A New Face in History and Religion

Jasreen Gupta | New University

Jasreen Gupta | New University

UC Irvine professor of history chosen to fill vacant position of Teller Family Chair in Jewish History.

At the beginning of the fall quarter 2012, the Department of History in the School of Humanities appointed Dr. Matthias Lehmann as the Teller Family Chair in Jewish History.

Before this appointment, the Chair had been vacant for six years. However, with Dr. Lehmann hired as the director of the Jewish studies program, as well as an affiliated faculty member in both the religious studies program and the history department, the School of Humanities hopes there will be a considerable amount of growth both in Jewish studies and in the religious studies program.

Lehmann, born in Germany and educated at the University of Berlin, specializes in history and Jewish studies. He studied during his post-doctorate years in both Jerusalem and Madrid, where he narrowed his area of study to Sephardic Judaism. Eventually, he moved to Indiana Bloomington University, where he spent 10 years teaching at its Jewish studies program, and last fall made the official move to Irvine.

Before his appointment as the Teller Family Chair in Jewish History as well as the director of the Jewish studies program, Lehmann remarked on the difficulty students would experience if they wanted to complete a minor in Jewish studies.

However, he now sees the department’s growth as “cautiously optimistic,” with many goals within sight, such as an endowed chair in Israel and Jewish studies, scholarships for study abroad in Israel and funding to keep the Hebrew language program alive.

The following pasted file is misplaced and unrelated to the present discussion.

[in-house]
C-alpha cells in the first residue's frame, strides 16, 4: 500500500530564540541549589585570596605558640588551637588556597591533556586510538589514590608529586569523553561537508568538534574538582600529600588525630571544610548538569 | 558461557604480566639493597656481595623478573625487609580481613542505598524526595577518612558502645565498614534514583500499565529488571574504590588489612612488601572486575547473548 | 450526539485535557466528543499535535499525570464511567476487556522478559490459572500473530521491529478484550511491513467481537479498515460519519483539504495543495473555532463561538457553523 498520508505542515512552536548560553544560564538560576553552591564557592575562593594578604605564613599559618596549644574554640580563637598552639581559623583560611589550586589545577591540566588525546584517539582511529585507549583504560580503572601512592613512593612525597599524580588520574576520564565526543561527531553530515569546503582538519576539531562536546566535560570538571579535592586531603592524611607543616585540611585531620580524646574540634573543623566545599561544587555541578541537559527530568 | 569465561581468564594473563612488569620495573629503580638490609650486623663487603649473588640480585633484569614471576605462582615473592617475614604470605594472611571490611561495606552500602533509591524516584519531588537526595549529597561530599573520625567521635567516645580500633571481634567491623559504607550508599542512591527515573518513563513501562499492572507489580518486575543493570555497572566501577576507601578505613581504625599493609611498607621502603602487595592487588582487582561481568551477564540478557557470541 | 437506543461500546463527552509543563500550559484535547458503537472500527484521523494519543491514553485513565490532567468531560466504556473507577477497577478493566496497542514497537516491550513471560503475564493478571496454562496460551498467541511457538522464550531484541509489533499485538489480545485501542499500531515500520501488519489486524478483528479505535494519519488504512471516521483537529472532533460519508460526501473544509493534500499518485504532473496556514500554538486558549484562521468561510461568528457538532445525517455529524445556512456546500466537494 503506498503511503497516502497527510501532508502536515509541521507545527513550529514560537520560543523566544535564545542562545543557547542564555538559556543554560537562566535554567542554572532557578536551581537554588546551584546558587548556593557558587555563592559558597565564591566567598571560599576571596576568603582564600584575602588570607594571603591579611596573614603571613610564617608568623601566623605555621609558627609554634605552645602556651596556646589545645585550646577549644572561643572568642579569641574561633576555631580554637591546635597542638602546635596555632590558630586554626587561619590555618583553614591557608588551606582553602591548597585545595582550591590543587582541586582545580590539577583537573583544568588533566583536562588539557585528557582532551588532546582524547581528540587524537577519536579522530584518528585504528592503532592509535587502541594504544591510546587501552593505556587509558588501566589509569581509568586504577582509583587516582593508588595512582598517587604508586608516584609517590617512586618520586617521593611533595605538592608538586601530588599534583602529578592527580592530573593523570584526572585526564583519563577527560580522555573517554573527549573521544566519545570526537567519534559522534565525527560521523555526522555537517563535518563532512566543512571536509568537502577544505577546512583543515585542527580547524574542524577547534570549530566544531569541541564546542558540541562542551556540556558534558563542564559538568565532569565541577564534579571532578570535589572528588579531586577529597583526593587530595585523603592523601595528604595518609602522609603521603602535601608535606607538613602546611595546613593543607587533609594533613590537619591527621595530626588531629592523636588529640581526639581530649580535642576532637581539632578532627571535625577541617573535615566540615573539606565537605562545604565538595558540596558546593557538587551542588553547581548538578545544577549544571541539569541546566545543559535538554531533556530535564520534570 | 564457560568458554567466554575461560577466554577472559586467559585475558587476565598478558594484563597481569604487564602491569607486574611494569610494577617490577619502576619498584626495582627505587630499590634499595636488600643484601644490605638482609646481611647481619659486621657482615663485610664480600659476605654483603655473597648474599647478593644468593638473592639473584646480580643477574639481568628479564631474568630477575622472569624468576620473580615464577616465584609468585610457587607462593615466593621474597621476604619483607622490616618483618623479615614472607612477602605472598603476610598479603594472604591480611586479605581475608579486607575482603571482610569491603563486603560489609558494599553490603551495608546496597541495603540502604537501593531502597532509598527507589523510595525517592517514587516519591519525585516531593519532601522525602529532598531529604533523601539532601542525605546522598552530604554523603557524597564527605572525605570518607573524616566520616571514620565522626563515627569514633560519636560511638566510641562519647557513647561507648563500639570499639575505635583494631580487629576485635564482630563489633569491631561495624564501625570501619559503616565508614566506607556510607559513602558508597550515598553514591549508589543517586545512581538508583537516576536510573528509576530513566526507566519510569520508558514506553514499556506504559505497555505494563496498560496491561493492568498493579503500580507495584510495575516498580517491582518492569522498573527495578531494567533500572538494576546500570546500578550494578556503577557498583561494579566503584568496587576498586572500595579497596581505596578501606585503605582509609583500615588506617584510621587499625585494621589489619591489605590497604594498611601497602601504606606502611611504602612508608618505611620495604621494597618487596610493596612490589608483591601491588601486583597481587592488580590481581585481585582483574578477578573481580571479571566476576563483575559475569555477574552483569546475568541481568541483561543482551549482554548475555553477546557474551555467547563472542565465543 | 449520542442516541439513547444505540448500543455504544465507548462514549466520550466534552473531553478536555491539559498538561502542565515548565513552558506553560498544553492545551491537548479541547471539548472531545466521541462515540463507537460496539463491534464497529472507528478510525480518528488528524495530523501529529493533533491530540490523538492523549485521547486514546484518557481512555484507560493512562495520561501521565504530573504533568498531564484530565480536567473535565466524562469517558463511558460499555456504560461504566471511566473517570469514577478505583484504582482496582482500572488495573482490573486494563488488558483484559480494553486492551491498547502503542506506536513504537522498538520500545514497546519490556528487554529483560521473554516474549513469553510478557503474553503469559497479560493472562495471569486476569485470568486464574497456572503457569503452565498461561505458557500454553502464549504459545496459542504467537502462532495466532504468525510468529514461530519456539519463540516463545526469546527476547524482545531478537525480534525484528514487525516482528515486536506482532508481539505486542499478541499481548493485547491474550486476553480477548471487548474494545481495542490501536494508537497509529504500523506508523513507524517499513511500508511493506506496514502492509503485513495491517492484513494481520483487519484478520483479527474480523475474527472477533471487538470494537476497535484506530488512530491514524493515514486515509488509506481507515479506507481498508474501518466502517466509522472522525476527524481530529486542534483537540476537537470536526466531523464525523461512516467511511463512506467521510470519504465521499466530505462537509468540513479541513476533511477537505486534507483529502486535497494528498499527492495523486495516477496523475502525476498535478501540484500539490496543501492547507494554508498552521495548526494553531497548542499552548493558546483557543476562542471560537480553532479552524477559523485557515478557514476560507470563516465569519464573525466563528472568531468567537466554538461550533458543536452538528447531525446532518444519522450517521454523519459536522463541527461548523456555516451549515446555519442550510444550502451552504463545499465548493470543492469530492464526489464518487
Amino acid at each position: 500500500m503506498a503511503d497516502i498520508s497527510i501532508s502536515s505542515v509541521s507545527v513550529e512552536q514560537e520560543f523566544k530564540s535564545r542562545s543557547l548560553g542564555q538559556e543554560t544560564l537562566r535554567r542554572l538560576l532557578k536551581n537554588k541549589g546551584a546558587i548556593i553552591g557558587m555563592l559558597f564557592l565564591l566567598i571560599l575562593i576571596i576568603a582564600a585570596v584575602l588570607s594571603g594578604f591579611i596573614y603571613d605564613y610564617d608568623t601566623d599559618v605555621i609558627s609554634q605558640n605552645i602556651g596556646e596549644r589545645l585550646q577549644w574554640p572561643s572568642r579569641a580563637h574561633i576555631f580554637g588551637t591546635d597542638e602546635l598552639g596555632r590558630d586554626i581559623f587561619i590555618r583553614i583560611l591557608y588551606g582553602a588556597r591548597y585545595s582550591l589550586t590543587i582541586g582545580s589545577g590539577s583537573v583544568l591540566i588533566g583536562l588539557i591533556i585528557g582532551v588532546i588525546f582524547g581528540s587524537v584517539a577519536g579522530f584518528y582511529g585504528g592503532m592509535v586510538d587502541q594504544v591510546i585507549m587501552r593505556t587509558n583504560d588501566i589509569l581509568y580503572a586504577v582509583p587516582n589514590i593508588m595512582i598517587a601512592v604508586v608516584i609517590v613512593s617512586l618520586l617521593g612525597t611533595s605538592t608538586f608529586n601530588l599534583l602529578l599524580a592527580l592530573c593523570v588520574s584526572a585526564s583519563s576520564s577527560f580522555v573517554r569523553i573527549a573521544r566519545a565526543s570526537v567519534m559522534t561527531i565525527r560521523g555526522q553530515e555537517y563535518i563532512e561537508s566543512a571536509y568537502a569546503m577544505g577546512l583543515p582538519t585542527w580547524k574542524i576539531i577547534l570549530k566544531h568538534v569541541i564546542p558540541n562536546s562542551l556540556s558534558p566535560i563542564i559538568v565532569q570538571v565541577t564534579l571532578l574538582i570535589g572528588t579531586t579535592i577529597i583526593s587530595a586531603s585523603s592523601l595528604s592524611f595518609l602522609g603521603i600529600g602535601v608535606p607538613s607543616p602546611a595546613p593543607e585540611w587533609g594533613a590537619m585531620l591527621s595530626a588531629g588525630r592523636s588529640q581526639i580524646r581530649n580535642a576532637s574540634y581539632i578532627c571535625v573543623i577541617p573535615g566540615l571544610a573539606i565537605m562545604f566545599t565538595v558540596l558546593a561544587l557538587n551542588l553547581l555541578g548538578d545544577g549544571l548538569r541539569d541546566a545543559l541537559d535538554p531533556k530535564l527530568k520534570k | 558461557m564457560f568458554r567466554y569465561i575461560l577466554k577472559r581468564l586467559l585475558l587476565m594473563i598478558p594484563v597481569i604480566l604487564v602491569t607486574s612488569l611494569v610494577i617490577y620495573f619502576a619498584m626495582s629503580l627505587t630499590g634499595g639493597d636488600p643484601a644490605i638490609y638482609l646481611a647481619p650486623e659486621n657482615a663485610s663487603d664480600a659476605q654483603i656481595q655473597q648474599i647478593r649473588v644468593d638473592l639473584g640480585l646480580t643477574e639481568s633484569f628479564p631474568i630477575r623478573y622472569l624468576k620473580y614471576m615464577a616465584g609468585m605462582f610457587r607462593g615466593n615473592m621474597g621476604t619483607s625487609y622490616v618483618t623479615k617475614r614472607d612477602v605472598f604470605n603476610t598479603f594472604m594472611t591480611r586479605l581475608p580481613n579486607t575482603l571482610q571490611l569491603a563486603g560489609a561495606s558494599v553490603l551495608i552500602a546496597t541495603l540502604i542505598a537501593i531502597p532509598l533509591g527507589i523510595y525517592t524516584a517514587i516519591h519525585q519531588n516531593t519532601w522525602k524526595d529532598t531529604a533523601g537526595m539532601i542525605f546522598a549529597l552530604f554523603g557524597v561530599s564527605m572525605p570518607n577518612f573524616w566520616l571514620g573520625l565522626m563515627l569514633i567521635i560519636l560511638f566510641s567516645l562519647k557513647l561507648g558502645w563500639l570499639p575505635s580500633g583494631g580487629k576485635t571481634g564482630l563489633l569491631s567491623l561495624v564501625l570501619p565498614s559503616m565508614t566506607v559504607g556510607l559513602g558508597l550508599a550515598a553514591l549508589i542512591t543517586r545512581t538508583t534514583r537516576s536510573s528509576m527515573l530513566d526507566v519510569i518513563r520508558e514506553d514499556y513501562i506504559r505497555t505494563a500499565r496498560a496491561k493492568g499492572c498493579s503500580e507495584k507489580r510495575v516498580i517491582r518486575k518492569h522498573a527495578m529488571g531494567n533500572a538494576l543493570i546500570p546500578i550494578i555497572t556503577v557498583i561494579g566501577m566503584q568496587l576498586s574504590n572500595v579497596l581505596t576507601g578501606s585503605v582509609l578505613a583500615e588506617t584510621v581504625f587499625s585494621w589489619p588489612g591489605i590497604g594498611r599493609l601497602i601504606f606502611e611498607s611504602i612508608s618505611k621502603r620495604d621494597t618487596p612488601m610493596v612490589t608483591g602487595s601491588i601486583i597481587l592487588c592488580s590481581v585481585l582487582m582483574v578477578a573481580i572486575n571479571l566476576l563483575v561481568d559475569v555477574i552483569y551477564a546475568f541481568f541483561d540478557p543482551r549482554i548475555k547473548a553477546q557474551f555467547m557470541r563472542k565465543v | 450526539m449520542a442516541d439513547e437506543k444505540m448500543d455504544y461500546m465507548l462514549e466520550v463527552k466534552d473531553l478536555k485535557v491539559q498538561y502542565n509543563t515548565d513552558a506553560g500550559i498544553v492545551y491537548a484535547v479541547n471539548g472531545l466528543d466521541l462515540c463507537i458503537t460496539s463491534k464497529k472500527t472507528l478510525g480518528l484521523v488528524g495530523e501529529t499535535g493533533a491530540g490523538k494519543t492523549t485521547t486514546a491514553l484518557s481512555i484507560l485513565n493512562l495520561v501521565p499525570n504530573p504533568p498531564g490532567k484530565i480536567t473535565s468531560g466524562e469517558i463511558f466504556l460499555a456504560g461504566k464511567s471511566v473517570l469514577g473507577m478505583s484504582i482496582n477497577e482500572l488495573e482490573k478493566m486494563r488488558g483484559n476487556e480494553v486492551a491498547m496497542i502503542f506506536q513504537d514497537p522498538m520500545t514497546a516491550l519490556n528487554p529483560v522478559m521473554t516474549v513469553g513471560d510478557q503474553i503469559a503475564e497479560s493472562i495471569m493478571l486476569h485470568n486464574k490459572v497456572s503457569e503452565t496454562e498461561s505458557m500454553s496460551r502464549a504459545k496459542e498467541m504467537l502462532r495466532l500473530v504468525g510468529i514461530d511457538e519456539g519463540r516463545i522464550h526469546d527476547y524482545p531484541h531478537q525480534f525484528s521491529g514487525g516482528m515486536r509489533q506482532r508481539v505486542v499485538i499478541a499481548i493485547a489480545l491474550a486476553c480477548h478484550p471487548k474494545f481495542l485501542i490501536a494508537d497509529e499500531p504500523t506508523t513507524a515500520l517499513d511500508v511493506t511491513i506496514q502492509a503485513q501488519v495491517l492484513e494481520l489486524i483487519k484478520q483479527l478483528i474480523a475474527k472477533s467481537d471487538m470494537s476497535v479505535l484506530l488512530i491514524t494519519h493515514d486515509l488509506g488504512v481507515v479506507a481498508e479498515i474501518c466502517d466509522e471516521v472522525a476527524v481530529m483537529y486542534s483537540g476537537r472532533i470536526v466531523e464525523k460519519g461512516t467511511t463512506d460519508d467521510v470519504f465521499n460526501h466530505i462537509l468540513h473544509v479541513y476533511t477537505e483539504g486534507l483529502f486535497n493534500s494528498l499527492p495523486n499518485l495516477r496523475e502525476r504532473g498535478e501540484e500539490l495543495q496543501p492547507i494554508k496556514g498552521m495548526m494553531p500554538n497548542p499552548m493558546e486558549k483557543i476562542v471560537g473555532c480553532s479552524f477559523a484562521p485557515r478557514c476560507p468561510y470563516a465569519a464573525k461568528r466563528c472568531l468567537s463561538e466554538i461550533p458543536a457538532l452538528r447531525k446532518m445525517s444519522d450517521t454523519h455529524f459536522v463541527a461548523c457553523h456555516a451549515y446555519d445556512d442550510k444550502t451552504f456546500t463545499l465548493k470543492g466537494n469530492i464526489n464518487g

“I propose to grow religious studies and draw people from the wider community to our events, but my main mission is to teach students, so there is still much left to do,” Lehmann said.

Already Lehmann has begun to achieve his goal by implementing several new courses offered through the School of Humanities, including History 100W, “Jews in the Age of Discovery,” and History 132H, “3 Religions 3000 years.”

In an increasingly difficult academic climate, especially for the discipline of humanities, the reinstatement of an ethnic studies program could seem unwise due to the need for expenditures; however, Lehmann is not perturbed.

“I don’t think it is a difficult climate [for the reinstatement of Jewish studies] since the Humanities are central to any major,” Lehmann said. “It does teach certain skills, as well as to think about other cultures, literatures and traditions, which is a good way to facilitate reading and writing.”

The program of religious studies is an interdisciplinary program that seeks to integrate classes from different majors, as well as schools, on UC Irvine’s campus: in particular, the program lists the schools of Humanities, Social Science, Social Ecology, Medicine and the Arts, according to the program’s website.

The Jewish studies program will add to an increasing number of classes, as well as the point-of-view that all students who are part of interdisciplinary programs can benefit from.

“Religious studies allows you to explore other cultures,” Lehmann said. “We live in a global age, and we can’t escape the reality of our global environment. Therefore, religious studies is to prepare people for the world, and eliminate the ‘us vs. them’ type of thinking.”

Lehmann stresses that in order to function to the best of its ability, humanity requires an understanding of different cultures in order to broaden perspectives and allow for a more tolerant approach to life.

“I may not convince a science person to add a minor in religious studies, but they might end up taking a class or two. It still has a place in higher education: to enhance humanities skills,” Lehmann said.

“We have a different way of producing knowledge in the Humanities that not everyone appreciates. [However,] in order to have a functioning democracy, the way that Humanities teaches you to think is crucial because it is about the art of interpretation.”

For more information about Dr. Lehmann, visit the religious studies and the Jewish studies programs’ websites, or the School of Humanities counseling office.